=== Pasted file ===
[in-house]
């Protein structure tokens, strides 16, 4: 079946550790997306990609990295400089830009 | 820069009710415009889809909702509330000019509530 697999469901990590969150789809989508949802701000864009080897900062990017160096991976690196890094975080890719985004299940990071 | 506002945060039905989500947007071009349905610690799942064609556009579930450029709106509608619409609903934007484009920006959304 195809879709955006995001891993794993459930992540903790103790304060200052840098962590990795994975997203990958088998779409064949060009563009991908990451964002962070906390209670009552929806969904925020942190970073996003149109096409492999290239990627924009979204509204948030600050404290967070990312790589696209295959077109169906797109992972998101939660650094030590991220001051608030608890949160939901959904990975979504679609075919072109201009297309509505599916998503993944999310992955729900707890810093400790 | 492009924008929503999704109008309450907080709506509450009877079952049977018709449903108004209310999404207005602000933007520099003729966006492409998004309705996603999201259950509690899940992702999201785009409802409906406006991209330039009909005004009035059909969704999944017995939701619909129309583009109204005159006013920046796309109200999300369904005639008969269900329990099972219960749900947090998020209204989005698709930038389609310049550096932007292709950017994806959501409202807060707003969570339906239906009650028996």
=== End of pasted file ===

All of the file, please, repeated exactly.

[in-house]
């Protein structure tokens, strides 16, 4: 079946550790997306990609990295400089830009 | 820069009710415009889809909702509330000019509530 697999469901990590969150789809989508949802701000864009080897900062990017160096991976690196890094975080890719985004299940990071 | 506002945060039905989500947007071009349905610690799942064609556009579930450029709106509608619409609903934007484009920006959304 195809879709955006995001891993794993459930992540903790103790304060200052840098962590990795994975997203990958088998779409064949060009563009991908990451964002962070906390209670009552929806969904925020942190970073996003149109096409492999290239990627924009979204509204948030600050404290967070990312790589696209295959077109169906797109992972998101939660650094030590991220001051608030608890949160939901959904990975979504679609075919072109201009297309509505599916998503993944999310992955729900707890810093400790 | 492009924008929503999704109008309450907080709506509450009877079952049977018709449903108004209310999404207005602000933007520099003729966006492409998004309705996603999201259950509690899940992702999201785009409802409906406006991209330039009909005004009035059909969704999944017995939701619909129309583009109204005159006013920046796309109200999300369904005639008969269900329990099972219960749900947090998020209204989005698709930038389609310049550096932007292709950017994806959501409202807060707003969570339906239906009650028996």